Nissan Motors Japan Introduces Fully-Automated Towing System At Oppama Plant

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Nissan Motors Japan Introduces Fully-Automated Towing System At Oppama Plant

Nissan Motors Japan has successfully introduced Intelligent Vehicle Towing (IVT), a fully-automated towing system at its Oppama production plant.

The IVT system uses a modified Nissan Leaf electric vehicle to autonomously tow trollies which carry finished cars between designated loading and unloading areas within the plant.

Unlike conventional automatic guided vehicle systems for transporting parts, which often require the installation of rails or extensive use of magnetic tape, this system does not need any special infrastructure to operate.

The towing car is equipped with an array of cameras and laser scanners that detect lane markings, kerbs and potential obstacles or hazards around the vehicle. By cross-referencing this information with map data, the towing car calculates its own location, negotiating the route to its destination unaided. The towing car travels within the speed limits of the factory, and automatically stops if it detects an obstacle or hazard ahead, before setting off again when it has determined that the road ahead is clear.

The towing route can be altered to accommodate changes in production processes or vehicle transport routes. All driverless towing cars are connected to a central traffic control system, which can monitor the location, driving speed, remaining battery and operational status of each vehicle. When two driverless towing cars meet at an intersection, the control system’s algorithm determines which car should be given right-of-way, and in the case of emergency, the system can stop the vehicles remotely.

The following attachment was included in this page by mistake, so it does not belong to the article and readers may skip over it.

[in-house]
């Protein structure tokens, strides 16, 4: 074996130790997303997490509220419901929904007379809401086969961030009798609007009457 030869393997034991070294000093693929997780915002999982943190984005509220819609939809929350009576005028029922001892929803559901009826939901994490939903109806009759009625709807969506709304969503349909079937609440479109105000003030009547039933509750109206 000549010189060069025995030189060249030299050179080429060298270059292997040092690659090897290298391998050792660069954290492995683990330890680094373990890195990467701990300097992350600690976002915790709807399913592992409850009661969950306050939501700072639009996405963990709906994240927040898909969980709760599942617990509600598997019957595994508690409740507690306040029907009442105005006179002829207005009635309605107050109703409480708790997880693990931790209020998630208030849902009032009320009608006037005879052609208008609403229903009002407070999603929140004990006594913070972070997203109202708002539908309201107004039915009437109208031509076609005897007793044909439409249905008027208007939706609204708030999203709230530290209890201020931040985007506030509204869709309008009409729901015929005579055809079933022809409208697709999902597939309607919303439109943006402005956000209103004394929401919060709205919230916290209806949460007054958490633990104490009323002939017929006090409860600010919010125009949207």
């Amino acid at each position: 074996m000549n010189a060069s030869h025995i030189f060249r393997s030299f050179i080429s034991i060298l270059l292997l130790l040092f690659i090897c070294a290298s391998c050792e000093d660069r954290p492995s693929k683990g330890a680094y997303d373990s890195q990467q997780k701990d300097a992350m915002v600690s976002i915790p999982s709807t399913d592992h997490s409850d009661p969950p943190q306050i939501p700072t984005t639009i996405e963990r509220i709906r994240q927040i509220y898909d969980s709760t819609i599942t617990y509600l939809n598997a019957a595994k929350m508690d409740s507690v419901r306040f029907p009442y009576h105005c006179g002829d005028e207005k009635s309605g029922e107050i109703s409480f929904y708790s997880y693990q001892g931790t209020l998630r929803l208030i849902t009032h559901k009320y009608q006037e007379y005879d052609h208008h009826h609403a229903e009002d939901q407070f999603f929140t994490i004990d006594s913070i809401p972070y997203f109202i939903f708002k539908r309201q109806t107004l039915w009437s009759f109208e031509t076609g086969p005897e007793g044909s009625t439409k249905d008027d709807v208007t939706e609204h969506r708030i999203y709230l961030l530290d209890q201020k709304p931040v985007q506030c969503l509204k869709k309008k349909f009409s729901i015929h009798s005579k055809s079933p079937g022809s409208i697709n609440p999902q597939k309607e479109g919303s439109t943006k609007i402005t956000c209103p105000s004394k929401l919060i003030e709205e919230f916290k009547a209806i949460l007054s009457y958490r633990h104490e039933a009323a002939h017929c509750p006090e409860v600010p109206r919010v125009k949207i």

The Oppama Plant’s existing logistics system requires finished vehicles to be transported from the end of the production line to the facility’s dedicated wharf by a team of drivers, at which point they are loaded onto ships. With the introduction of the IVT system, Nissan hopes to improve production efficiency.

Trial operations of the system began roughly a year ago and more than 1,600 test runs have been carried out at the plant. The data acquired has been utilised to ensure that the system can operate reliably within the plant’s premises.

A safety system and a fail-safe system have been developed to counter potential risks or unexpected conditions the IVT system may face during autonomous driving, including adverse weather and low light conditions.

Nissan's continued testing at the Oppama Plant provides an effective testbed for further implementation at other manufacturing facilities both in and outside of Japan. This new project, which utilises mapping and communication technologies to link an intelligent, all-electric car to surrounding infrastructures and is a step towards realising Nissan’s Intelligent Integration aspirations. 



Arvind describes a car in the same way he would describe a woman; this is not very healthy. Unlike the eternal sunshine of a spotless mind, soulful naturally-aspirated soundtracks and trigger quick (self-applied) gearshifts are all that fill the darkest recesses of his mind. Arvind is still trying to understand women...



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